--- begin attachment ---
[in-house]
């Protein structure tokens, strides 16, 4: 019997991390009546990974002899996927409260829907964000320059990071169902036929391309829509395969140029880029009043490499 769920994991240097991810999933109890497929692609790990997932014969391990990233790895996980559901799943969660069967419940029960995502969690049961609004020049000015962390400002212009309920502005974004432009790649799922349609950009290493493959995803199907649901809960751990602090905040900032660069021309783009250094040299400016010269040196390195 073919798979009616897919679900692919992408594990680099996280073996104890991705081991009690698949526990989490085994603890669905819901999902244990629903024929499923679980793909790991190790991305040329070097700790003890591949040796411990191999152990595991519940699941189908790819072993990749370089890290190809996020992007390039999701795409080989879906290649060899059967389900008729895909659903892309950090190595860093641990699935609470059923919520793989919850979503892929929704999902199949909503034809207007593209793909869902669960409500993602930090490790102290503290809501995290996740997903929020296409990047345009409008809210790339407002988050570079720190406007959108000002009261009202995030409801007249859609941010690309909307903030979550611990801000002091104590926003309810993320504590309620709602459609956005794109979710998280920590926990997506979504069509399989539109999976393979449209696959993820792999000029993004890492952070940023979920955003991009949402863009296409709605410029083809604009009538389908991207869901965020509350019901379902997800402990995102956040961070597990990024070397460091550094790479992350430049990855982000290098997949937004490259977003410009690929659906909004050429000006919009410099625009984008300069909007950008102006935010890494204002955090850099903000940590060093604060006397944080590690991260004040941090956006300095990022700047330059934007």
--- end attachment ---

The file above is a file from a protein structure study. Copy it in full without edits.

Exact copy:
[in-house]
């Protein structure tokens, strides 16, 4: 019997991390009546990974002899996927409260829907964000320059990071169902036929391309829509395969140029880029009043490499 769920994991240097991810999933109890497929692609790990997932014969391990990233790895996980559901799943969660069967419940029960995502969690049961609004020049000015962390400002212009309920502005974004432009790649799922349609950009290493493959995803199907649901809960751990602090905040900032660069021309783009250094040299400016010269040196390195 073919798979009616897919679900692919992408594990680099996280073996104890991705081991009690698949526990989490085994603890669905819901999902244990629903024929499923679980793909790991190790991305040329070097700790003890591949040796411990191999152990595991519940699941189908790819072993990749370089890290190809996020992007390039999701795409080989879906290649060899059967389900008729895909659903892309950090190595860093641990699935609470059923919520793989919850979503892929929704999902199949909503034809207007593209793909869902669960409500993602930090490790102290503290809501995290996740997903929020296409990047345009409008809210790339407002988050570079720190406007959108000002009261009202995030409801007249859609941010690309909307903030979550611990801000002091104590926003309810993320504590309620709602459609956005794109979710998280920590926990997506979504069509399989539109999976393979449209696959993820792999000029993004890492952070940023979920955003991009949402863009296409709605410029083809604009009538389908991207869901965020509350019901379902997800402990995102956040961070597990990024070397460091550094790479992350430049990855982000290098997949937004490259977003410009690929659906909004050429000006919009410099625009984008300069909007950008102006935010890494204002955090850099903000940590060093604060006397944080590690991260004040941090956006300095990022700047330059934007």